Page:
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Nebraska Unveils State Plan to Address Alzheimer's Disease Crisis

Alzheimer's Disease Concept
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AARP Nebraska is a member of the Aging Nebraskans Task Force created by the Nebraska Legislature. The task force recently released a state plan for coping with Alzheimer's Disease to help meet the needs of patients and caregivers. Here is a summary provided by the Alzheimer's Association Nebraska Chapter.

The Nebraska State Plan for Alzheimer’s Disease and Related Dementias is a thorough examination and set of recommendations to confront the sweeping economic and social impact of Alzheimer’s disease for Nebraskans.

Nebraska will be implementing a new comprehensive state plan to address the Alzheimer’s disease crisis. The plan, developed at the urging of the Alzheimer’s Association, will help coordinate action for the 33,000 people living with the disease in Nebraska. To date 44 states have including the District of Columbia and Puerto Rico have published state Alzheimer’s plans, Nebraska makes it 45.

The Alzheimer’s Association and its advocates are hopeful that this plan will guide coordinated efforts to reduce the burden of this disease on individuals living with Alzheimer’s and other dementias and those who care for them. While no current treatments are available to slow or stop the progression of the disease, the recommendations of the state plan help ensure families are able to take advantage of available resources, including receiving the maximum benefit from available treatments, participating in clinical trials, educating themselves on Alzheimer’s and establishing support networks.

“By bringing together essential stakeholders – such as state agency officials, legislators, care providers, family caregivers, and people living with Alzheimer’s – the state plan identifies critical issues, explores solutions, and constructs a roadmap to guide Nebraska’s development into a dementia-capable state,” stated Clayton Freeman, Regional Director of Programs and Public Policy for the Alzheimer’s Association’s Nebraska Chapter.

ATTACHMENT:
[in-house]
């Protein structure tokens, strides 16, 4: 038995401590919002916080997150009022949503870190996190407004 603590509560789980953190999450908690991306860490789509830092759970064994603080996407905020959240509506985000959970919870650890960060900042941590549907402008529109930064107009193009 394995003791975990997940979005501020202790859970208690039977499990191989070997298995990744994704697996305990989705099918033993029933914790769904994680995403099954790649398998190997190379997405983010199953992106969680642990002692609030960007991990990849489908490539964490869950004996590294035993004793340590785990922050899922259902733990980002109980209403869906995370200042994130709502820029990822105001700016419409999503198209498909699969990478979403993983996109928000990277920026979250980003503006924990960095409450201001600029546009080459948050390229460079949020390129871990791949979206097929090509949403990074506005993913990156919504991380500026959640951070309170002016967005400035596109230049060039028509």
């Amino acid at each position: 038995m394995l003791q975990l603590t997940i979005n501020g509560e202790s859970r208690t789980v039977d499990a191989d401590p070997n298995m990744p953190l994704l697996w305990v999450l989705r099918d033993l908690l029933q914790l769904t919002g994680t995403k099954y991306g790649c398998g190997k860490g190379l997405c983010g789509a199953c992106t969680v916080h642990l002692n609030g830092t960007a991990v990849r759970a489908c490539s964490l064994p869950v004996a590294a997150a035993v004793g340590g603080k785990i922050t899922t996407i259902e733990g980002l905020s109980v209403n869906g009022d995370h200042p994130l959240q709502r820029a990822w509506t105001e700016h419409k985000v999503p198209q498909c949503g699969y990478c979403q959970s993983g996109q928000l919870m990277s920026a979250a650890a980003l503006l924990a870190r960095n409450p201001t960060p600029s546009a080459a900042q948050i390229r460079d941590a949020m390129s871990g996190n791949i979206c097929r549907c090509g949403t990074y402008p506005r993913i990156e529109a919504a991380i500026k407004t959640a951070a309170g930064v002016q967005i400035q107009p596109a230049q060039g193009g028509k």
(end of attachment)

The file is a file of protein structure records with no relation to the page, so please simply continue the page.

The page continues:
Following diagnosis, most people survive an average of four to eight years, but many can live as long as 20 years with the disease. Nearly 60 percent of family caregivers of people with Alzheimer’s and other dementias rated their emotional stress of caregiving as high or very high. The physical and emotional impact of caregiving on Alzheimer’s and other dementia caregivers resulted in an estimated $10.2 billion in increased caregiver health costs in 2015 across the United States, $54 million for Nebraska. The 2016 Medicaid costs for caring for people with Alzheimer’s are estimated to be $302 million in Nebraska.

The state plan will prepare Nebraska to address a range of issues including:

  • Improving the quality of the health care system to serve better people with Alzheimer’s disease and related dementias.
  • Increasing awareness of Alzheimer’s disease among the public; encouraging early detection.
  • Better equipping health care professionals and others to assist individuals with Alzheimer’s disease and related dementias.
  • Meeting the needs of individuals with Alzheimer’s disease and their care partners to access home and community-based services.

In 2012, the first-ever National Alzheimer’s Plan to address Alzheimer’s Disease was enacted with the goal of preventing and effectively treating Alzheimer’s by 2025. While the scientific community races toward this goal, Nebraska’s comprehensive state plan will help to streamline and reduce the cost of Alzheimer’s for families facing the disease now. Currently, Medicaid costs to care for seniors with Alzheimer’s and other dementias are 19 times higher than average per person, and Medicare spending costs for people with Alzheimer’s and other dementias are three times higher.

For more information on Alzheimer’s disease, call the Alzheimer’s Association toll-free, 24/7 Helpline at 1-800-272-3900 or visit alz.org.

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